No problems with GenEd

I am Kent Johnson. This April, I assumed the role of Director of General Education. The current general education program, Foundation of Knowledge represents an important renewal of undergraduate education at NKU. Aligning with recent work by national higher education organizations including the Lumina Foundation’s Degree Profile and AAC&U’s Greater Expectations initiative and the subsequent Liberal Education and America’s Promise initiative, Foundation of Knowledge is NKU’s interpretation of a growing national consensus of what a baccalaureate degree should prepare students to know, value and be able to do upon graduation.
The great tradition of American higher education is the emergence of the American baccalaureate. The distinct structure drew from the best of the classical liberal British model, research and inquiry focus of the German model and the utilitarian tradition of practical education unique to emerging institutions in post-colonial United States. The result was a merging of traditions to produce a degree comprised of general and specialized knowledge to prepare students for work and life after graduation. Given this history of the emergence of a distinctive American baccalaureate, it is a travesty that general education in the context of the baccalaureate degree has been devalued over time.

NKU faculty addressed the lost identity of the baccalaureate in designing a general education program specifically focused on helping students develop knowledge, skills and values essential to navigating the complexities of a society that is rapidly changing and increasingly global. The outcomes for our general education reflect the collective knowledge of our faculty and their interpretation of what students need to be successful. The outcomes and their associated courses are constructed to develop students who think critically, communicate effectively, reason scientifically, frame philosophically, reflect historically, express artistically while embracing the value of a multicultural United States and engaging globally with respect for and appreciation of differing cultural values.

Our intent and success in reframing general education to better prepare students for success after graduation has unfortunately been lost to a few of our faculty. It is not appropriate in this forum to judge the intent of those few faculty members who perpetuate conflict for the program. However, it is appropriate to respond to inaccuracies as they relate to Foundation of Knowledge.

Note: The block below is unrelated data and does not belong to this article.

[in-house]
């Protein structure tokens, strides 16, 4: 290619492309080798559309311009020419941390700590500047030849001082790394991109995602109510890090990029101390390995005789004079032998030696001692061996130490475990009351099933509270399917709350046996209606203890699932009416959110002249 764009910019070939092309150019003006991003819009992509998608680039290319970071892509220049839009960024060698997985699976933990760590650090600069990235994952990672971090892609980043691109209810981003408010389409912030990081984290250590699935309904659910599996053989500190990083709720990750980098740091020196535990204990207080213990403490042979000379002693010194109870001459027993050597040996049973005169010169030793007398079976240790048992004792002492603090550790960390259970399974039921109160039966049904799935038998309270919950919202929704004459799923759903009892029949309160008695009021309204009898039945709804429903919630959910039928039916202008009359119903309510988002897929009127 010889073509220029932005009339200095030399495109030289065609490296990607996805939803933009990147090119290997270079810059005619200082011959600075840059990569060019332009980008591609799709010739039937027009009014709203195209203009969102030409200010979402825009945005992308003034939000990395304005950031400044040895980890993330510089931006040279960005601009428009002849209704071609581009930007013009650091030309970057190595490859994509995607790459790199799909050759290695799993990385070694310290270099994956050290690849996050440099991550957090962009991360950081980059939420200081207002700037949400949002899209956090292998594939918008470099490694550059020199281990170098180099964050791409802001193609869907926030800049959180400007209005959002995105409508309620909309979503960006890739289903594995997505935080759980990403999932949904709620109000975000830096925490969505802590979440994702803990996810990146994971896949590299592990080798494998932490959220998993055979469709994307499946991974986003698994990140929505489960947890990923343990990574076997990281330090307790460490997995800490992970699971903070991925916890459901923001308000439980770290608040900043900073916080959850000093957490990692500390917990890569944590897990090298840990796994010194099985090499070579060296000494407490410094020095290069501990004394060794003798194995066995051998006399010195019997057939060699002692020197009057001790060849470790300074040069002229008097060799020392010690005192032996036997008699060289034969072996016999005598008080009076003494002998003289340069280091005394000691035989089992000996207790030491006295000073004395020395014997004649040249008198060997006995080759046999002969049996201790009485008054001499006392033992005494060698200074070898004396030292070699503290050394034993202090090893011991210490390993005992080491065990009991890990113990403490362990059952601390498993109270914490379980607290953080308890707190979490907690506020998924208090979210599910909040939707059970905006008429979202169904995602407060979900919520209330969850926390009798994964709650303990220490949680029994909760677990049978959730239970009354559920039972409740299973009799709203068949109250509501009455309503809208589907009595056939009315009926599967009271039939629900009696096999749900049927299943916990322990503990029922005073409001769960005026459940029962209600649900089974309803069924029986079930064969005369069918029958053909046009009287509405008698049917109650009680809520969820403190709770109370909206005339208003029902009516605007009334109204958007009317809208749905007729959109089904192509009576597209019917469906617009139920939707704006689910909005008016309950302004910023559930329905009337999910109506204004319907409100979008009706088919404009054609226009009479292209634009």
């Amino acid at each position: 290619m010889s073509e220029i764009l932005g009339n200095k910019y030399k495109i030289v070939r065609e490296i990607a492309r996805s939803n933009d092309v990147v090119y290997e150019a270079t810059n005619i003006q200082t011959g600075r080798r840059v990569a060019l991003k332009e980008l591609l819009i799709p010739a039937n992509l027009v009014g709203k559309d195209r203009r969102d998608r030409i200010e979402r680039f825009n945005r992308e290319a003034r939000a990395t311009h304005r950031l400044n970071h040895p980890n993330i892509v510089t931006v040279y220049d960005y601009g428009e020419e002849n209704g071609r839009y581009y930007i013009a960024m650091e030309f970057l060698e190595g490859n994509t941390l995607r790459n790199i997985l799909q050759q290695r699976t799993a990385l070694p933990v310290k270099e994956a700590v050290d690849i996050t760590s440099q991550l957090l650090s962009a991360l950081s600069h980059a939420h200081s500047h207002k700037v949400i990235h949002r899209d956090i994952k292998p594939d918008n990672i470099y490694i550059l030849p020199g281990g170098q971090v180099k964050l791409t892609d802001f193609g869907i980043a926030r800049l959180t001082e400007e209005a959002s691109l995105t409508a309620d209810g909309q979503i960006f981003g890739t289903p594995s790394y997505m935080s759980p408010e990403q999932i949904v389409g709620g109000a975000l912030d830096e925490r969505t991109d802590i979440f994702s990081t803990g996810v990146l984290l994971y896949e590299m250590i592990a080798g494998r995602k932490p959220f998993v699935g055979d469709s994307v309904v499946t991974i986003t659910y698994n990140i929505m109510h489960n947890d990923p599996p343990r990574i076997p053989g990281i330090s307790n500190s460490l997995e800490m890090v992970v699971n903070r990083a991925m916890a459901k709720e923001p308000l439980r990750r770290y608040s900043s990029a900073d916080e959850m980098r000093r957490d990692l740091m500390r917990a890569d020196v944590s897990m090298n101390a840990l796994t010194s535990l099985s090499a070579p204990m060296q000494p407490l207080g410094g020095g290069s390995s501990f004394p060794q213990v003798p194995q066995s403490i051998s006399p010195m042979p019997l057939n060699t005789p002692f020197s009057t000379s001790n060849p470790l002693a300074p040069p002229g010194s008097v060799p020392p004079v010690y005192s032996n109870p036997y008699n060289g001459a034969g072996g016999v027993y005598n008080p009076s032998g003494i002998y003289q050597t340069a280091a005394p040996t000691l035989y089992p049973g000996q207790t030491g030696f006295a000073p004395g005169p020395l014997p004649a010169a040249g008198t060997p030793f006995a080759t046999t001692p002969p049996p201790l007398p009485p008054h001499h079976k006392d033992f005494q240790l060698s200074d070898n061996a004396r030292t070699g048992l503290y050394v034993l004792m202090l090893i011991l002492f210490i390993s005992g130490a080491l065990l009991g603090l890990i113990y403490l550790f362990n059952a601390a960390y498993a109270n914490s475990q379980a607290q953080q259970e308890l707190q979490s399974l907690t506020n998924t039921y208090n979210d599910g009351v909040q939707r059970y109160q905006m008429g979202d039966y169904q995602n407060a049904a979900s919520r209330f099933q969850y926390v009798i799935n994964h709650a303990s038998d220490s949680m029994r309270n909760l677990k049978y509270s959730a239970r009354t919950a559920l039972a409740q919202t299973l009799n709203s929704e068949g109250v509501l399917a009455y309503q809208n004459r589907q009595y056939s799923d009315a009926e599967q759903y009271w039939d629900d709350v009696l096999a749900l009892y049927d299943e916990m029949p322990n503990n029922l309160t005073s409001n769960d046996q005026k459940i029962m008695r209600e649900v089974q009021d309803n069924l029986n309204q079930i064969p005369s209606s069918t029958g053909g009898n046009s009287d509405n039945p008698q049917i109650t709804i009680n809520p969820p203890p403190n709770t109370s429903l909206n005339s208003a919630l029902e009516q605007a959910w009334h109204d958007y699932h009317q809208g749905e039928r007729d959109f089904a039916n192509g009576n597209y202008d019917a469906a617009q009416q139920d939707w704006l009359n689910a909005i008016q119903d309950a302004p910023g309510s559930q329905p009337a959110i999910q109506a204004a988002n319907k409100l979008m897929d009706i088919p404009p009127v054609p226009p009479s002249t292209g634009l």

Your recent headline “GenEd program does not meet standards” misrepresented the Department of Education findings. The findings of the Education Department are that our regional accreditor, Southern Association of Colleges and Schools Commission on Colleges (SACS) is out of compliance in two areas of the Secretary of Education’s criteria for accrediting agencies as specified by the Higher Education Act as Amended, Section 602. The Higher Education Act grants the authority to accredit to the accrediting agencies with the Education Department providing approval and monitoring of accrediting agencies. Prior to implementing Foundation of Knowledge, NKU submitted the general education program to the Southern Association of Colleges and Schools Commission on Colleges (SACS) for review and SACS agreed that our general education program met their standards for accreditation. Specifically, the Department of Education contended that SACS failed to demonstrate it effectively applied criteria (as defined by SACS policy) requiring general education programs include “…credit hours drawn from at least one course in the humanities/fine arts as well as other areas…” and that SACS failed to review the change to general education as a substantive change. Neither of these findings implicates NKU nor do they assert that the general education program at NKU is out of compliance. SACS contends, and we agree, that Foundation of Knowledge meets their accrediting standards. The letter referenced by The Northerner, and linked in their online version clearly demonstrates that the dispute is between the Department of Education and SACS. Therefore, the headline of The Northerner on Wednesday, Sept. 21, 2011 misrepresents the facts of the case and should be retracted.

In conclusion, as Director of General Education, my primary concern is increasing the value of the education students receive at NKU. I believe strongly that Foundation of Knowledge serves the vital role of preparing students for life and work in an increasingly complex, diverse, global and changing world. The outcomes of our general education program emphasize the knowledge and skills our graduates will need for success in the 21st Century and align with outcomes promoted by the Lumina Foundation in its Degree Profile and AAC&U in its LEAP Initiative. The continued evolution of Foundation of Knowledge and its alignment with the work students do in their majors will provide a degree that will prepare students for success after graduation.

D. Kent Johnson, PhD
Director, General Education and QEP
Northern Kentucky University